The animation project is called FOX AND HARE. It is a pre-school animated show with 52 episodes running 11 minutes each. This is a co-production between Canada-Netherlands and Belgium. We are dedicated to working on this cutting-edge show in Northern Ontario. We are looking to our partners to open an animation studio in Northern Ontario and train some of the recent graduates of the animation and computer science departments as we will need to build a new pipeline for this workflow. The budget will be over $15 Million dollars.

The progress is amazing, we have all the financing in place in Europe. Our Canadian broadcaster is TFO, which triggers additional funding from the Canadian Media Fund. We just need the commitment from the Northern Ontario Heritage Fund to make this happen and the show will come to Northern Ontario.

And the economic impact is huge. We will have numerous people moving from other cities needing housing, cars, places to eat and other items to purchase. And government studies have found that $1 invested into the entertainment industry brings $8 to $10 in economic spin off from that. However, with this animation production company, we need to create a whole post production facility to do all the editing, design, animation, visual effects and picture post production in house. These people will be working for up to 2 years on one project and we would be looking to continue that work with season 2 of the series and bring other animated feature films to the company to produce. It would be an amazing opportunity for any of the city centres in Northern Ontario as the company will continue to grow and hire more staff and expand the facilities. We are also looking to partner with a university or college offering computer technology, animation, design and programming as we could help to train students, offer on the job training, interns, summer placements, etc. Also, the natural spin off from this facility would be also to produce Mobile Games, Virtual Reality and Augmented Reality. My brother Paul Heydon is one of the partners at London Venture Partners and they have successfully financed dozens of software and gaming companies including Unity which drives most of the mobile games in the world and a Finnish gaming company called Supercell behind the successful games including Clash of the Clan, Boom Beach, Hey Day and Clash Royale all of which have been hits on iTunes and the Google Play store for years. These companies are now worth Billions.  So, there is huge potential for animation and gaming companies to grow in the global market.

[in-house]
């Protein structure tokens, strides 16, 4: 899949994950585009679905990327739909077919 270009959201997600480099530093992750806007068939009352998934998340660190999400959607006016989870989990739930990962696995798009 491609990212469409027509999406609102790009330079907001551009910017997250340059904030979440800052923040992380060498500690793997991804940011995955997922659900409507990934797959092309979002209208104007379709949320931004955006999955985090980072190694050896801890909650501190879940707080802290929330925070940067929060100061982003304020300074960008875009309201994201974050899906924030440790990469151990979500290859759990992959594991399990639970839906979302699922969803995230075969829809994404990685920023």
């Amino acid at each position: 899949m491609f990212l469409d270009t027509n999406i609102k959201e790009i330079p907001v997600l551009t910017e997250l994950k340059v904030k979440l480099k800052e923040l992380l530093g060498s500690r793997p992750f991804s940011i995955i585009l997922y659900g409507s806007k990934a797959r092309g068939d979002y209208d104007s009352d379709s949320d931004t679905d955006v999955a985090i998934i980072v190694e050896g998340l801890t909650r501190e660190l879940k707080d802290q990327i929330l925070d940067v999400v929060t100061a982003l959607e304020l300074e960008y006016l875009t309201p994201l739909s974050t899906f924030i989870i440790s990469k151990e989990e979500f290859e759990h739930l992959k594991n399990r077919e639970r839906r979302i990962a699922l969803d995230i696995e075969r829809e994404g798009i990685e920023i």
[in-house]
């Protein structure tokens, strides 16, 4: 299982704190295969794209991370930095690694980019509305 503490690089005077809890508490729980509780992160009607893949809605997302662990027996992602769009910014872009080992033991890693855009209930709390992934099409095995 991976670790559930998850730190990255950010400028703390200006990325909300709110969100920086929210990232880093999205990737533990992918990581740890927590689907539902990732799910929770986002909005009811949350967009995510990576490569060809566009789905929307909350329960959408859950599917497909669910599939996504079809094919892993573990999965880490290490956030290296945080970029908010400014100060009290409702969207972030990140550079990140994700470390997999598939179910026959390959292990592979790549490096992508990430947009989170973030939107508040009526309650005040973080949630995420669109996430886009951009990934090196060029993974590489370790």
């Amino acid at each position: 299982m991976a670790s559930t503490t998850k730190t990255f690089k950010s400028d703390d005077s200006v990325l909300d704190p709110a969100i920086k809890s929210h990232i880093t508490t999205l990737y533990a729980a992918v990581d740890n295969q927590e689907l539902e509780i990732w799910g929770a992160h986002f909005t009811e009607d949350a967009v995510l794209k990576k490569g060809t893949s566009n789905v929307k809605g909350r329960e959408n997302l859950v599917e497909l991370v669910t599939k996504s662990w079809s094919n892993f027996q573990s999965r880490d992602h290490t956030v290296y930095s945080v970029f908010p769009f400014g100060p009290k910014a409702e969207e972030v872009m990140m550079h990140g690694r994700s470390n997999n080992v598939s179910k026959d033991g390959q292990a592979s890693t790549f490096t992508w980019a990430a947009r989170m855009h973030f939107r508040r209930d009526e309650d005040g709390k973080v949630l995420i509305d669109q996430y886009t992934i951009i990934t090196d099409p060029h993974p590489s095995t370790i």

What will be the deciding factor for you to pick a location for the animation production centre?

Again, there are many factors. What does the local community offer for incentives, but also what does the city have for the crew who are looking to move there for a year or two and perhaps full time after the completion of Fox & Hare to work on other animation shows. When we are attracting the best talent, we are selling them on living in Northern Ontario and have a great standard of living that is very different from the crowded cities with violence and traffic in Southern Ontario such as Toronto.

When can people expect to see Last Rituals and where?

Last Rituals will premiere in late 2018 on CHCH in Canada and probably on iTunes or Netflix thereafter.

There may be a US Broadcaster announced later and people living near the border would be able to watch on the US or Canadian broadcaster or stream the show online.